Amid heated public debate, lawmakers could opt for a watered down version of US President Barack Obama's health care reform bill, experts said.
The White House signaled Sunday that it may drop the legislation's "public option" -- a government run plan for free health coverage -- sending Congressional Democrats reeling and setting the stage for a political dust up after the August recess.
Health and Human Services Secretary Kathleen Sebelius said the Obama administration did not consider the public option an "essential element" of the health care overhaul, despite Obama's previous contrary statements.
While members of Congress vowed to continue pushing for the option, experts said they may end up compromising with Republicans, who favor an alternative.
Advocates have trumpeted the public option as a solution to America's health care woes -- millions of Americans are uninsured -- while others have criticized it as a costly government intrusion into people's lives. And that sentiment could make it difficult for Obama to muster the votes needed to pass the legislation, experts said.
Henry Aaron, senior fellow at the Washington, D.C.-based Brookings Institution, said Democrats in Congress may ultimately seek middle ground. "I think they will moan and groan but unless they can show they've got the votes to pass it, they'll go along with it," he said. "Most elected officials would rather succeed through compromise" than accept flat-out defeat, he said.
Still it is possible the administration could make a third or fourth quarter comeback on the issue. "We'll find out when members come back in September," he said.
Dean Baker, co-director at the Washington, D.C.-based Center for Economic and Policy Research, said lawmakers are likely to pass a bill but may have to seek a happy medium on the public option.
"It's still better than a 50-50 chance that something will pass," he said. "Rather than go down in defeat (Obama) is looking to salvage what he can."
At present garnering the 60 votes to pass the legislation looks like an uphill climb, he said. And while the House could refuse to vote yes on the bill without the government insurance plan, "that's pretty unlikely at this point," he said.
Still some Democrats vowed to push for the public insurance plan, which former Democratic Party chair Howard Dean said is crucial to any health care legislation.
"I don't think it can pass without the public option," he said on CBS' This Morning, a TV talk show. "There are too many people who understand, including the president himself, the public option is absolutely linked to reform."
Congressional Democrats continued to argue for that plan, setting the stage for a row within Democratic Party ranks once the August recess ends.
"If the president thinks we're gonna get the votes without the public option, he's got another think coming," said Rep. Anthony Weiner, D-NY, to ABC News. "That won't pass the House."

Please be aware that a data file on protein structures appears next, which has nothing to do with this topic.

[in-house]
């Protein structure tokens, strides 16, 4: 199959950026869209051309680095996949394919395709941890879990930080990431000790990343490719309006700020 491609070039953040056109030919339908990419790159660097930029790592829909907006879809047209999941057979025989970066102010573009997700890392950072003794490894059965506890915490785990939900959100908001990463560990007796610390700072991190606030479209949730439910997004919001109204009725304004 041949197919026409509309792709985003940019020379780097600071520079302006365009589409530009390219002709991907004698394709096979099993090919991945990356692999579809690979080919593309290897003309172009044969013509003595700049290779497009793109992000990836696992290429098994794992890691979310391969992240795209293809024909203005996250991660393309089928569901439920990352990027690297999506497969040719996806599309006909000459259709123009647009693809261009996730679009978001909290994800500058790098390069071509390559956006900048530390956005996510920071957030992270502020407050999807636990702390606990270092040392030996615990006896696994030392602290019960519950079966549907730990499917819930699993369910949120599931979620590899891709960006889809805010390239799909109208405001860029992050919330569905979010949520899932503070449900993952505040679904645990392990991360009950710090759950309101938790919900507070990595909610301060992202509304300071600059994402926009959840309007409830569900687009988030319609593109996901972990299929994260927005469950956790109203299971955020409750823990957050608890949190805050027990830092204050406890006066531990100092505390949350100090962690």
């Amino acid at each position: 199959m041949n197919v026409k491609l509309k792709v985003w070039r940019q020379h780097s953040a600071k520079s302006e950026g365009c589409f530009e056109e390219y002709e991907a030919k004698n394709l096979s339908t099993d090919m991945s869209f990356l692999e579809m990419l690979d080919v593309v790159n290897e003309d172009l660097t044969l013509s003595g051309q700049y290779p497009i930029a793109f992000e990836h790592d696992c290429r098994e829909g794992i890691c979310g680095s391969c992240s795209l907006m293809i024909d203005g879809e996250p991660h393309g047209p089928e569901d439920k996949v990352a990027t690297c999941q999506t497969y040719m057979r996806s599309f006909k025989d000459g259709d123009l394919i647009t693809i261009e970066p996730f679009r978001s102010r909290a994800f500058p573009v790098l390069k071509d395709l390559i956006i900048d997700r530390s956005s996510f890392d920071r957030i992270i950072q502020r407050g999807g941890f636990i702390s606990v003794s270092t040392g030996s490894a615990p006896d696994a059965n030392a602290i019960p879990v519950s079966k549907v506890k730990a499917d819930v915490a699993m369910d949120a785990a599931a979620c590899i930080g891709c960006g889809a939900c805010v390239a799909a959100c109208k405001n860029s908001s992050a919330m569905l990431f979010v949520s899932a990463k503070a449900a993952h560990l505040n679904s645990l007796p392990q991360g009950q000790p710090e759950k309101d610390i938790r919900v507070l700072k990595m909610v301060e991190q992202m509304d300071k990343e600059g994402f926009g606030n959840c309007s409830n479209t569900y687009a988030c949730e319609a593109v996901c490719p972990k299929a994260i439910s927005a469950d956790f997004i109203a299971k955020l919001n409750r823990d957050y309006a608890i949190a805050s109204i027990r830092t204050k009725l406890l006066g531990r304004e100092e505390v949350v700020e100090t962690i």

The Congressman said some Democrats felt betrayed after supporting the president and faces harsh criticism from constituents.
Speaker of the House Nancy Pelosi on Monday echoed Democrats' concerns when speaking in favor of a public option, which she said would promote competition and broaden consumer choice.
"As the president stated in March, 'The thinking on the public option has been that it gives consumers more choices and it helps keep the private sector honest because there's some competition out there,'" she said. "We agree with the president that a public option will keep insurance companies honest and increase competition."
Some said a recent spate of nationwide town hall meetings in which constituents voiced their concerns to members of Congress --sometimes shouting them down -- was a partial reason for the White House's change of heart.
"My initial reaction was that it would work against them," Aaron said, but added that the reverse occurred.
Baker said: "The Townhallers derailed any serious discussion of the issue." But other factors played a role as well, he said.
"The press hasn't helped but Obama didn't stand up and press the case," he said. "He did a couple of times but he really had to go out and pound the pavement," he said, adding that the president should have ensured key supporters were blanking the nation to stir support.
The White House indicated that it might accept a health care cooperative system, although no one is sure what it would look like. Conservatives, who oppose the public option, criticized the idea, saying that the co-op is just another version of the original plan. Conservatives favor legislation that would take the federal government out of the equation, or at least minimize its role.
Nina Owcharenko, deputy director of the Center for Health Policy Studies at the Washington-D.C.-based Heritage Foundation, said reform should be state-based -- rural states face different problems than densely populated ones -- instead of federal.
Among other recommendations, she said Congress should provide tax relief for those who purchase their own coverage and help low-income individuals and families purchase private insurance. Financing the plan should not rely on tax increases or "unproven savings from Medicare and Medicaid that may never materialize," she said.
Using funds from those programs is one possibility Democrats have batted around to pay for the estimated 1 trillion dollars reform bill.
(Xinhua News Agency August 21, 2009)